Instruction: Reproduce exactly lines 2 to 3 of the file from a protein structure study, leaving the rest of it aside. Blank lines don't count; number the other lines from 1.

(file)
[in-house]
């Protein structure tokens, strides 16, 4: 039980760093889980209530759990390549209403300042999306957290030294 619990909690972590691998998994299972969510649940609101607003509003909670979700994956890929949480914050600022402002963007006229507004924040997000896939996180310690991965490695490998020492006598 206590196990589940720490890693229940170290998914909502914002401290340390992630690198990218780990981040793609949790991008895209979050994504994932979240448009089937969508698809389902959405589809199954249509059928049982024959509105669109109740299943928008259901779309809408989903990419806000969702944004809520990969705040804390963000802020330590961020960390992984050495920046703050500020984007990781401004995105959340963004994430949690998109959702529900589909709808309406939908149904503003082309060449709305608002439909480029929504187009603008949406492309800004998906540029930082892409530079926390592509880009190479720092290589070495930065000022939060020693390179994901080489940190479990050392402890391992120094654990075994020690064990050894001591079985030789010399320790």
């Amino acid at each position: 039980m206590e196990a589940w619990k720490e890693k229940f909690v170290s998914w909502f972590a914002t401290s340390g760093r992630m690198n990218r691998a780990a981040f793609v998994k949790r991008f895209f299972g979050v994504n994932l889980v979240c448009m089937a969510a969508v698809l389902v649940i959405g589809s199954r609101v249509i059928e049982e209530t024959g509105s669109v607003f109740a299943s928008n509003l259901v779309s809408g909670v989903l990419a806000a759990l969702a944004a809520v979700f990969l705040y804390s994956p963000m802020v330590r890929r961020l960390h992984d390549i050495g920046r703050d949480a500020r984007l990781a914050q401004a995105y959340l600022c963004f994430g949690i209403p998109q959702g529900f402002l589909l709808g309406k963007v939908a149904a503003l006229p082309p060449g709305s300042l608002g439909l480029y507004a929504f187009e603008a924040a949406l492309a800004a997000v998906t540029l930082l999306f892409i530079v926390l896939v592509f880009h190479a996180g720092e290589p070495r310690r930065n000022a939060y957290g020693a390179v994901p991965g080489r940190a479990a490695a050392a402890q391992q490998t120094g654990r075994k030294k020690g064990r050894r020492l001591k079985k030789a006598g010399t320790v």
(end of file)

């Protein structure tokens, strides 16, 4: 039980760093889980209530759990390549209403300042999306957290030294 619990909690972590691998998994299972969510649940609101607003509003909670979700994956890929949480914050600022402002963007006229507004924040997000896939996180310690991965490695490998020492006598 206590196990589940720490890693229940170290998914909502914002401290340390992630690198990218780990981040793609949790991008895209979050994504994932979240448009089937969508698809389902959405589809199954249509059928049982024959509105669109109740299943928008259901779309809408989903990419806000969702944004809520990969705040804390963000802020330590961020960390992984050495920046703050500020984007990781401004995105959340963004994430949690998109959702529900589909709808309406939908149904503003082309060449709305608002439909480029929504187009603008949406492309800004998906540029930082892409530079926390592509880009190479720092290589070495930065000022939060020693390179994901080489940190479990050392402890391992120094654990075994020690064990050894001591079985030789010399320790």
């Amino acid at each position: 039980m206590e196990a589940w619990k720490e890693k229940f909690v170290s998914w909502f972590a914002t401290s340390g760093r992630m690198n990218r691998a780990a981040f793609v998994k949790r991008f895209f299972g979050v994504n994932l889980v979240c448009m089937a969510a969508v698809l389902v649940i959405g589809s199954r609101v249509i059928e049982e209530t024959g509105s669109v607003f109740a299943s928008n509003l259901v779309s809408g909670v989903l990419a806000a759990l969702a944004a809520v979700f990969l705040y804390s994956p963000m802020v330590r890929r961020l960390h992984d390549i050495g920046r703050d949480a500020r984007l990781a914050q401004a995105y959340l600022c963004f994430g949690i209403p998109q959702g529900f402002l589909l709808g309406k963007v939908a149904a503003l006229p082309p060449g709305s300042l608002g439909l480029y507004a929504f187009e603008a924040a949406l492309a800004a997000v998906t540029l930082l999306f892409i530079v926390l896939v592509f880009h190479a996180g720092e290589p070495r310690r930065n000022a939060y957290g020693a390179v994901p991965g080489r940190a479990a490695a050392a402890q391992q490998t120094g654990r075994k030294k020690g064990r050894r020492l001591k079985k030789a006598g010399t320790v």